January 11, 2017

Johnson County, Missouri Says Yes to ES&S

ExpressPoll, DS200 & ExpressVoteJohnson County, Missouri voters will be greeted with updated technology at the polls this April thanks to a decision by the county commission. Commissioners evaluated two bids for a new voter check-in solution, ballot marking devices and tabulation equipment. Though one appeared to be lower, after calculating maintenance, programming and ballot printing cost ES&S emerged as the more economical choice. The ExpressPoll, ExpressVote and DS200 also received high marks from election judges during side-by-side demonstrations during the procurement process.

Johnson County found the ES&S system to be a better value over the life of the equipment and more user-friendly, influencing the final decision to purchase. You can read more about Johnson County, MO’s purchase decision in the below article from the November 30 edition of The Daily Star-Journal which Electionline.org also featured last month.

 

 


 

County Commission approves purchase of new voting equipment

SUE STERLING | The Daily Star Journal Staff Writer 


Warrensburg – Johnson County voters will have new electronic equipment to use when they go to the polls for the April 4 municipal election.

County commissioners approved a bid of $213,634 Monday to buy ExpressPolls, touch screens and tabulating equipment. U.S. Bank will finance the purchase for three years at a 1.92 percent interest rate.


County Clerk Diane Thompson said Election Systems and Software submitted the winning bid over a bid submitted by Adkins Printing. Adkins’ bid appeared the lowest, based on the $223,100 cost of the equipment and the $60,237 package discount, Thompson said, which brought the purchase price to $162,863. But she said Adkins had higher annual maintenance and programming costs and higher per-ballot printing costs, which made the ES&S bid cheaper.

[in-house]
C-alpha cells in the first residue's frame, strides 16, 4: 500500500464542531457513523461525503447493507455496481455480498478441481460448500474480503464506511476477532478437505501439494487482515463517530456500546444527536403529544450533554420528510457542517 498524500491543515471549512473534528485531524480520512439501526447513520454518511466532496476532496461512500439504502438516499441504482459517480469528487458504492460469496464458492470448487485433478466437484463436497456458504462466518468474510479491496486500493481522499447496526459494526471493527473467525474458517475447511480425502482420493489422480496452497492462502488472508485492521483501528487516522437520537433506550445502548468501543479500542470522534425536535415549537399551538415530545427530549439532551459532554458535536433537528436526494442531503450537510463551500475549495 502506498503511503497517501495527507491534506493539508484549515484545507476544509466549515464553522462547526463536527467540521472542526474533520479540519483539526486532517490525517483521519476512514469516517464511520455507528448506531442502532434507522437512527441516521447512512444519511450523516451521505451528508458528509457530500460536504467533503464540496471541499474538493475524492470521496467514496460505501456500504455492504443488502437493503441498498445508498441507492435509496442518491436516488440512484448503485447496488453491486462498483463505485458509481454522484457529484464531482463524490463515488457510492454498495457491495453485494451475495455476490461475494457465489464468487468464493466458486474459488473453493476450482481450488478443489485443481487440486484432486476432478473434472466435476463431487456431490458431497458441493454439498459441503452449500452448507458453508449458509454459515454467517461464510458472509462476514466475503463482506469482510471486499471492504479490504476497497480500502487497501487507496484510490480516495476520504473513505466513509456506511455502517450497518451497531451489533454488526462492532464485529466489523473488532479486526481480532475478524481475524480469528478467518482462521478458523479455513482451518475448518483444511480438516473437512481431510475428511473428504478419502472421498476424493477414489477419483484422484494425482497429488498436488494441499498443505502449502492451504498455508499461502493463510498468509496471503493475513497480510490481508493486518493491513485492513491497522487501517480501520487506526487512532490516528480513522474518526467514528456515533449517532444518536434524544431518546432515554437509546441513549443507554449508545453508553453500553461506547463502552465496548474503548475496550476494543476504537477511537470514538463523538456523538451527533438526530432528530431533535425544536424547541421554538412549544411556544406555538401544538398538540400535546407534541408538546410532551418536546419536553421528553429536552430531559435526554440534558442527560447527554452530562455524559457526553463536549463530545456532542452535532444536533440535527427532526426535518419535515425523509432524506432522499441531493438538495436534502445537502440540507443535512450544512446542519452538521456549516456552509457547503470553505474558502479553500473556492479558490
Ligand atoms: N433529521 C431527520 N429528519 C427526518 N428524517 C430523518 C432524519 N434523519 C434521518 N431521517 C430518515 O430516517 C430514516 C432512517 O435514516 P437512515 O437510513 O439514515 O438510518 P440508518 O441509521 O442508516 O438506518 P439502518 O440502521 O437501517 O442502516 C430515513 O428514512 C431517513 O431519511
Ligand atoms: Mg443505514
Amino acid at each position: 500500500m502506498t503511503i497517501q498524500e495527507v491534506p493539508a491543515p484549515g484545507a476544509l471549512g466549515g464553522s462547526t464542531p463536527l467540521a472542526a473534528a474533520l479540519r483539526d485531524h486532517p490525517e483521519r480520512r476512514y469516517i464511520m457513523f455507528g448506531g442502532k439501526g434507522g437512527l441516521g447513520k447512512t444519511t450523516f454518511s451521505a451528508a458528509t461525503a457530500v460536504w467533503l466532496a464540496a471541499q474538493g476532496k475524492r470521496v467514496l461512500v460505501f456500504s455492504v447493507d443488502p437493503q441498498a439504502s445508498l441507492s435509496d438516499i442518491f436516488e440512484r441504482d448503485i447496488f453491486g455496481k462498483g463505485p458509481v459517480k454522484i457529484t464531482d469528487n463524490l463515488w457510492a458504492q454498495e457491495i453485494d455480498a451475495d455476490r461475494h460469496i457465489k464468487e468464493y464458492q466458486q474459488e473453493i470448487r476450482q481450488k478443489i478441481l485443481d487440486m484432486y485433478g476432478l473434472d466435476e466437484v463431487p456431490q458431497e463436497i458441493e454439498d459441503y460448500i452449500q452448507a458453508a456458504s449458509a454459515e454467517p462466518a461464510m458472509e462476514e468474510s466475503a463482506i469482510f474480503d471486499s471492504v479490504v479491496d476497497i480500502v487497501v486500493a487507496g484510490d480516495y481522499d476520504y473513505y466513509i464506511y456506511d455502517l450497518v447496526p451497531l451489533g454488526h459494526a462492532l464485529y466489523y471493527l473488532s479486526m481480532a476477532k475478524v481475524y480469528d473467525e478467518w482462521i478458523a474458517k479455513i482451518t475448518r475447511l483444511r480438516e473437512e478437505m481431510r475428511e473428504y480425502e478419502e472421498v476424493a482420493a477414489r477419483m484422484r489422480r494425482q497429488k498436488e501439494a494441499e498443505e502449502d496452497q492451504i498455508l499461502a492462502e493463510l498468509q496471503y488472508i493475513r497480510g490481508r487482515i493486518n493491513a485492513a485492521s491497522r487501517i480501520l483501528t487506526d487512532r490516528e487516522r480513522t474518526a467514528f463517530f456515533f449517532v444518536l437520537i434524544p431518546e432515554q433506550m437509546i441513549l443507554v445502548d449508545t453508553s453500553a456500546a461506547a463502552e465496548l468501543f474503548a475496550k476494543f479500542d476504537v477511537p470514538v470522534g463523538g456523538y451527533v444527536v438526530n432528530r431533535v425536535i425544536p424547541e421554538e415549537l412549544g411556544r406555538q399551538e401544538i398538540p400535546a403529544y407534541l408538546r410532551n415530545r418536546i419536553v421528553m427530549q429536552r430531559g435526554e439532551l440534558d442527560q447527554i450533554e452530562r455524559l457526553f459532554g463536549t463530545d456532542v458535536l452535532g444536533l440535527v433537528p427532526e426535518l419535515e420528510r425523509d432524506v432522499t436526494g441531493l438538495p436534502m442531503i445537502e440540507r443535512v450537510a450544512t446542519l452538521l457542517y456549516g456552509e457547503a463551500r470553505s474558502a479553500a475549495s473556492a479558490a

In 2017, ballot printing by Adkins would cost $6,048, compared to the ES&S cost of $3,528, and in 2020, the next presidential election year, the cost would be $34,835 compared to $20,321, she said.


Over the eight-year period, Adkins’ ongoing costs would total $533,774 compared to ES&S costs of $501,382.


Thompson said ES&S equipment is more user-friendly and received higher scores from election judges who saw side-by-side demonstrations of the systems in June.


“The judges and voters will not see a huge difference in the voting process,” she said.


The county will receive 48 Express Polls tablets with camera/scanners, 29 touch screen machines and 12 optic scanners, she said, for “not much more” than the cost of equipment purchased seven years ago, which included only 20 touch screens. The old voting equipment is being traded in.


Thompson said 35 to 45 percent of county voters cast ballots electronically. The Adkins system requires a judge to enter a code following a “convoluted process,” she said. With the ES&S system, voters will receive an actual, uniquely coded ballot, she said. The screen “looks exactly like what we have now,” but after voting, voters will print out the ballot.


“They can look at it and see if that’s what they want,” she said. When satisfied, voters can cast the ballot “as any other ballot,” Thompson said. One machine will replace four that tabulate votes, she said. To set up the machines, judges “just turn them on,” she said. “It’s a smoother set up and pack up,” Thompson said.


Judges will train to use the new equipment March 23. Voters who want to see the new equipment may attend the public test a week later.